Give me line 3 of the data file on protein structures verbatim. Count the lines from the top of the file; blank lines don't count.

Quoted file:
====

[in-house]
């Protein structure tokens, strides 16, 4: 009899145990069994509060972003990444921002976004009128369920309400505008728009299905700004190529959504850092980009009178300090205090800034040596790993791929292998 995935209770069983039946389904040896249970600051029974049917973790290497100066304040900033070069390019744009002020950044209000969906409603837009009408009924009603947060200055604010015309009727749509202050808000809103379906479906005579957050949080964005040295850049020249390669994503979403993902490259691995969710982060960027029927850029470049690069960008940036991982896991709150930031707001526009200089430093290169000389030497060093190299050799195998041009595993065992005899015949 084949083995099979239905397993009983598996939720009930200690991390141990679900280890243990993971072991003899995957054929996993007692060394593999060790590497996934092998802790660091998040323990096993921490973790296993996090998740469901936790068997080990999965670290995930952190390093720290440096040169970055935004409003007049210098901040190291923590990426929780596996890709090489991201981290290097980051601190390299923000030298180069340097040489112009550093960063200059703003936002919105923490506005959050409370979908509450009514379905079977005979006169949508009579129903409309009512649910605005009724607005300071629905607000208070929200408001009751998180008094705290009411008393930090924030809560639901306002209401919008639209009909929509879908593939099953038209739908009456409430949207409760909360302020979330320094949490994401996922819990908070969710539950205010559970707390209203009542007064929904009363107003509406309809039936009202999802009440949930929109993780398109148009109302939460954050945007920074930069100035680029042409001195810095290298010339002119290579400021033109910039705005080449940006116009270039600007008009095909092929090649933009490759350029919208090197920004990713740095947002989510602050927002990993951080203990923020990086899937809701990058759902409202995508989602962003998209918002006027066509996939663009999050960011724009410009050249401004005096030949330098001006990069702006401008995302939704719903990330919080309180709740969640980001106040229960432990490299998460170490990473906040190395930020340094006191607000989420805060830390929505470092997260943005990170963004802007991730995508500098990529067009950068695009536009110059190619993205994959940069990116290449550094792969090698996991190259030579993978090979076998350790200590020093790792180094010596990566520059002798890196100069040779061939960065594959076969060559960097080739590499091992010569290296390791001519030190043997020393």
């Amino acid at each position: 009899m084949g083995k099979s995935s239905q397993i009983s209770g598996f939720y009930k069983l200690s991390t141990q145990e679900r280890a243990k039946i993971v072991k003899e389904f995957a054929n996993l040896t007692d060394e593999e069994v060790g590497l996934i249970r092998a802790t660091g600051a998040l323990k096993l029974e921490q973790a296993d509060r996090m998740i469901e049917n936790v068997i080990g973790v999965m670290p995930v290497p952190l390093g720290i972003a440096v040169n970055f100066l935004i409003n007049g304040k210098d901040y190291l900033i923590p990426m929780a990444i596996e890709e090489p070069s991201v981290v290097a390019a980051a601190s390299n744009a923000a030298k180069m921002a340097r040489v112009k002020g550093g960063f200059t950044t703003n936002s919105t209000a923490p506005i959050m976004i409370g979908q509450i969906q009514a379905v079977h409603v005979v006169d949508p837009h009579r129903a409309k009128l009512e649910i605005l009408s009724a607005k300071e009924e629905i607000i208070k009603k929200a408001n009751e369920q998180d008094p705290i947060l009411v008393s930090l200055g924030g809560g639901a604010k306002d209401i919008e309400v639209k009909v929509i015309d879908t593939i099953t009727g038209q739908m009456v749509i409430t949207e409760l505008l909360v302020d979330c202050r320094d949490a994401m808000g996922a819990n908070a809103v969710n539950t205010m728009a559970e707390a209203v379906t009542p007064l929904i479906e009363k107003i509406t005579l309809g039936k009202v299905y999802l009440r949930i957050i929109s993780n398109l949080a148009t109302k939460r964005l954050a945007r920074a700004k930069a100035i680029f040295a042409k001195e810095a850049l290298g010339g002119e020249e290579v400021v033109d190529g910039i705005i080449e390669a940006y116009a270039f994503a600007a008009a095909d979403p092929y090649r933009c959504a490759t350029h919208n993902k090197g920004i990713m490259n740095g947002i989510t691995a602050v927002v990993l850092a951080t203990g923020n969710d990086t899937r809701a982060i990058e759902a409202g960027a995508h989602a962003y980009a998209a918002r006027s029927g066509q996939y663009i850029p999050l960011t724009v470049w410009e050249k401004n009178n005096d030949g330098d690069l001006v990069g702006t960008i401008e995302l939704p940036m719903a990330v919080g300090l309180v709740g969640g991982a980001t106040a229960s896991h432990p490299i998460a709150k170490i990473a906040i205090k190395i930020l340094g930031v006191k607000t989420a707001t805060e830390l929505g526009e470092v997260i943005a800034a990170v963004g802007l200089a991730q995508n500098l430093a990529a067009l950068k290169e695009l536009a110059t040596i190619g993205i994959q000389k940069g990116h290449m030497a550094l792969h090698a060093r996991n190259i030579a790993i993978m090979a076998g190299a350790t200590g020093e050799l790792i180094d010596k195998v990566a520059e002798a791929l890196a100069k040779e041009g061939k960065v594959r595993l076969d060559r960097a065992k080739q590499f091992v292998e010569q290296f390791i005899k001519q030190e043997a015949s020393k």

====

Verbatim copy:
């Amino acid at each position: 009899m084949g083995k099979s995935s239905q397993i009983s209770g598996f939720y009930k069983l200690s991390t141990q145990e679900r280890a243990k039946i993971v072991k003899e389904f995957a054929n996993l040896t007692d060394e593999e069994v060790g590497l996934i249970r092998a802790t660091g600051a998040l323990k096993l029974e921490q973790a296993d509060r996090m998740i469901e049917n936790v068997i080990g973790v999965m670290p995930v290497p952190l390093g720290i972003a440096v040169n970055f100066l935004i409003n007049g304040k210098d901040y190291l900033i923590p990426m929780a990444i596996e890709e090489p070069s991201v981290v290097a390019a980051a601190s390299n744009a923000a030298k180069m921002a340097r040489v112009k002020g550093g960063f200059t950044t703003n936002s919105t209000a923490p506005i959050m976004i409370g979908q509450i969906q009514a379905v079977h409603v005979v006169d949508p837009h009579r129903a409309k009128l009512e649910i605005l009408s009724a607005k300071e009924e629905i607000i208070k009603k929200a408001n009751e369920q998180d008094p705290i947060l009411v008393s930090l200055g924030g809560g639901a604010k306002d209401i919008e309400v639209k009909v929509i015309d879908t593939i099953t009727g038209q739908m009456v749509i409430t949207e409760l505008l909360v302020d979330c202050r320094d949490a994401m808000g996922a819990n908070a809103v969710n539950t205010m728009a559970e707390a209203v379906t009542p007064l929904i479906e009363k107003i509406t005579l309809g039936k009202v299905y999802l009440r949930i957050i929109s993780n398109l949080a148009t109302k939460r964005l954050a945007r920074a700004k930069a100035i680029f040295a042409k001195e810095a850049l290298g010339g002119e020249e290579v400021v033109d190529g910039i705005i080449e390669a940006y116009a270039f994503a600007a008009a095909d979403p092929y090649r933009c959504a490759t350029h919208n993902k090197g920004i990713m490259n740095g947002i989510t691995a602050v927002v990993l850092a951080t203990g923020n969710d990086t899937r809701a982060i990058e759902a409202g960027a995508h989602a962003y980009a998209a918002r006027s029927g066509q996939y663009i850029p999050l960011t724009v470049w410009e050249k401004n009178n005096d030949g330098d690069l001006v990069g702006t960008i401008e995302l939704p940036m719903a990330v919080g300090l309180v709740g969640g991982a980001t106040a229960s896991h432990p490299i998460a709150k170490i990473a906040i205090k190395i930020l340094g930031v006191k607000t989420a707001t805060e830390l929505g526009e470092v997260i943005a800034a990170v963004g802007l200089a991730q995508n500098l430093a990529a067009l950068k290169e695009l536009a110059t040596i190619g993205i994959q000389k940069g990116h290449m030497a550094l792969h090698a060093r996991n190259i030579a790993i993978m090979a076998g190299a350790t200590g020093e050799l790792i180094d010596k195998v990566a520059e002798a791929l890196a100069k040779e041009g061939k960065v594959r595993l076969d060559r960097a065992k080739q590499f091992v292998e010569q290296f390791i005899k001519q030190e043997a015949s020393k």